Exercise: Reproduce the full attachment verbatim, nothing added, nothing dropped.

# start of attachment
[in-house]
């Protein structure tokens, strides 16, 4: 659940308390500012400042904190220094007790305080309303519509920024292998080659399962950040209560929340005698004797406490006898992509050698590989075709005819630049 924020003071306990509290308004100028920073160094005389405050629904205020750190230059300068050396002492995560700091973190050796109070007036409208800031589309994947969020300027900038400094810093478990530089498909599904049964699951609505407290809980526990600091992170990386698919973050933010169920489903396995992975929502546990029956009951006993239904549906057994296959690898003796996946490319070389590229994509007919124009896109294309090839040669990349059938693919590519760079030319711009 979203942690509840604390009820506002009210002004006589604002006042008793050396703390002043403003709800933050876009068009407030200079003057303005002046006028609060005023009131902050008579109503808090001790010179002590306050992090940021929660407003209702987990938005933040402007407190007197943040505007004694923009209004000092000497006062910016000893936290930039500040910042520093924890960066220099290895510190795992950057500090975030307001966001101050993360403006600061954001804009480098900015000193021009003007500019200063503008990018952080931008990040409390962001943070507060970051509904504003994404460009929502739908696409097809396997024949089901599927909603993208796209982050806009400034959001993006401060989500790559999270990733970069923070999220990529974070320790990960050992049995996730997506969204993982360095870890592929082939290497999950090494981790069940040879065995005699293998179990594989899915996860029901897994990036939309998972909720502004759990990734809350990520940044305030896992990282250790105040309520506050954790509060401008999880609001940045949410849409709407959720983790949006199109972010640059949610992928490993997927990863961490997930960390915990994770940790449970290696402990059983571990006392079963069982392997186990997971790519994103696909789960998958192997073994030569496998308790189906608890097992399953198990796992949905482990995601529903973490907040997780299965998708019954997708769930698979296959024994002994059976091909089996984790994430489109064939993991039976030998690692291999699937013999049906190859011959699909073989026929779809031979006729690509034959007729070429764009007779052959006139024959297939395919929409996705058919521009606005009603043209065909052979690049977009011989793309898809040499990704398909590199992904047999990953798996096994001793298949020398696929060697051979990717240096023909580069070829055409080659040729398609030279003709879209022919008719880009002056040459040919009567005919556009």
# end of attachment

[in-house]
């Protein structure tokens, strides 16, 4: 659940308390500012400042904190220094007790305080309303519509920024292998080659399962950040209560929340005698004797406490006898992509050698590989075709005819630049 924020003071306990509290308004100028920073160094005389405050629904205020750190230059300068050396002492995560700091973190050796109070007036409208800031589309994947969020300027900038400094810093478990530089498909599904049964699951609505407290809980526990600091992170990386698919973050933010169920489903396995992975929502546990029956009951006993239904549906057994296959690898003796996946490319070389590229994509007919124009896109294309090839040669990349059938693919590519760079030319711009 979203942690509840604390009820506002009210002004006589604002006042008793050396703390002043403003709800933050876009068009407030200079003057303005002046006028609060005023009131902050008579109503808090001790010179002590306050992090940021929660407003209702987990938005933040402007407190007197943040505007004694923009209004000092000497006062910016000893936290930039500040910042520093924890960066220099290895510190795992950057500090975030307001966001101050993360403006600061954001804009480098900015000193021009003007500019200063503008990018952080931008990040409390962001943070507060970051509904504003994404460009929502739908696409097809396997024949089901599927909603993208796209982050806009400034959001993006401060989500790559999270990733970069923070999220990529974070320790990960050992049995996730997506969204993982360095870890592929082939290497999950090494981790069940040879065995005699293998179990594989899915996860029901897994990036939309998972909720502004759990990734809350990520940044305030896992990282250790105040309520506050954790509060401008999880609001940045949410849409709407959720983790949006199109972010640059949610992928490993997927990863961490997930960390915990994770940790449970290696402990059983571990006392079963069982392997186990997971790519994103696909789960998958192997073994030569496998308790189906608890097992399953198990796992949905482990995601529903973490907040997780299965998708019954997708769930698979296959024994002994059976091909089996984790994430489109064939993991039976030998690692291999699937013999049906190859011959699909073989026929779809031979006729690509034959007729070429764009007779052959006139024959297939395919929409996705058919521009606005009603043209065909052979690049977009011989793309898809040499990704398909590199992904047999990953798996096994001793298949020398696929060697051979990717240096023909580069070829055409080659040729398609030279003709879209022919008719880009002056040459040919009567005919556009």